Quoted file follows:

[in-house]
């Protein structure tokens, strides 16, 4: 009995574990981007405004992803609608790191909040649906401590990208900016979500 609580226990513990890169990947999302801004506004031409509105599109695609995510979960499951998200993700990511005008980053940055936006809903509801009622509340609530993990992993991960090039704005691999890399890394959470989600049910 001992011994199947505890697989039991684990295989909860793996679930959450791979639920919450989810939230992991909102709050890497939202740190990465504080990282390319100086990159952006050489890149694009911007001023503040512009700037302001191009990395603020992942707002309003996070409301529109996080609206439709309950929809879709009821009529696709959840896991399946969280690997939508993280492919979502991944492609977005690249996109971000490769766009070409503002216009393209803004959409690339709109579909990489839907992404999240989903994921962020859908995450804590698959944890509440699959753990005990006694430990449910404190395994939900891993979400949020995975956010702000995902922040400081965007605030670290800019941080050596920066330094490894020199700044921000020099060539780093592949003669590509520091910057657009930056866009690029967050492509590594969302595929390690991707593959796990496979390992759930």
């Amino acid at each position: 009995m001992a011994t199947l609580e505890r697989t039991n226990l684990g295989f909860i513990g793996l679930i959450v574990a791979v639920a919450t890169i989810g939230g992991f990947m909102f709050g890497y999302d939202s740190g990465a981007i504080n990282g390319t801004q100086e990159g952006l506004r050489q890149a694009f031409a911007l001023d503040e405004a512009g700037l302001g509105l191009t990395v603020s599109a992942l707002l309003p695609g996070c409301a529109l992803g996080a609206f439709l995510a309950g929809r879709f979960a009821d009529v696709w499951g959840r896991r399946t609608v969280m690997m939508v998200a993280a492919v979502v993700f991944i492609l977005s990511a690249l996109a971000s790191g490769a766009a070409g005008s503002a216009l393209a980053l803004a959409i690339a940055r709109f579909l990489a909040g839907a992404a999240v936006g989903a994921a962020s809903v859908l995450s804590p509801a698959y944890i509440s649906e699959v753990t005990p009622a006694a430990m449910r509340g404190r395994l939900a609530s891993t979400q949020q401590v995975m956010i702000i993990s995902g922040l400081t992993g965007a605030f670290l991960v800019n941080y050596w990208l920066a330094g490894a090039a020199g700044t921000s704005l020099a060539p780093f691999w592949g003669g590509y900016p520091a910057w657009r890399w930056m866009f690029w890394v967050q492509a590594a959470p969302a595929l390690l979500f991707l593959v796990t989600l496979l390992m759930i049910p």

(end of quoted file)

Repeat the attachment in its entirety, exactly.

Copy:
[in-house]
């Protein structure tokens, strides 16, 4: 009995574990981007405004992803609608790191909040649906401590990208900016979500 609580226990513990890169990947999302801004506004031409509105599109695609995510979960499951998200993700990511005008980053940055936006809903509801009622509340609530993990992993991960090039704005691999890399890394959470989600049910 001992011994199947505890697989039991684990295989909860793996679930959450791979639920919450989810939230992991909102709050890497939202740190990465504080990282390319100086990159952006050489890149694009911007001023503040512009700037302001191009990395603020992942707002309003996070409301529109996080609206439709309950929809879709009821009529696709959840896991399946969280690997939508993280492919979502991944492609977005690249996109971000490769766009070409503002216009393209803004959409690339709109579909990489839907992404999240989903994921962020859908995450804590698959944890509440699959753990005990006694430990449910404190395994939900891993979400949020995975956010702000995902922040400081965007605030670290800019941080050596920066330094490894020199700044921000020099060539780093592949003669590509520091910057657009930056866009690029967050492509590594969302595929390690991707593959796990496979390992759930």
């Amino acid at each position: 009995m001992a011994t199947l609580e505890r697989t039991n226990l684990g295989f909860i513990g793996l679930i959450v574990a791979v639920a919450t890169i989810g939230g992991f990947m909102f709050g890497y999302d939202s740190g990465a981007i504080n990282g390319t801004q100086e990159g952006l506004r050489q890149a694009f031409a911007l001023d503040e405004a512009g700037l302001g509105l191009t990395v603020s599109a992942l707002l309003p695609g996070c409301a529109l992803g996080a609206f439709l995510a309950g929809r879709f979960a009821d009529v696709w499951g959840r896991r399946t609608v969280m690997m939508v998200a993280a492919v979502v993700f991944i492609l977005s990511a690249l996109a971000s790191g490769a766009a070409g005008s503002a216009l393209a980053l803004a959409i690339a940055r709109f579909l990489a909040g839907a992404a999240v936006g989903a994921a962020s809903v859908l995450s804590p509801a698959y944890i509440s649906e699959v753990t005990p009622a006694a430990m449910r509340g404190r395994l939900a609530s891993t979400q949020q401590v995975m956010i702000i993990s995902g922040l400081t992993g965007a605030f670290l991960v800019n941080y050596w990208l920066a330094g490894a090039a020199g700044t921000s704005l020099a060539p780093f691999w592949g003669g590509y900016p520091a910057w657009r890399w930056m866009f690029w890394v967050q492509a590594a959470p969302a595929l390690l979500f991707l593959v796990t989600l496979l390992m759930i049910p």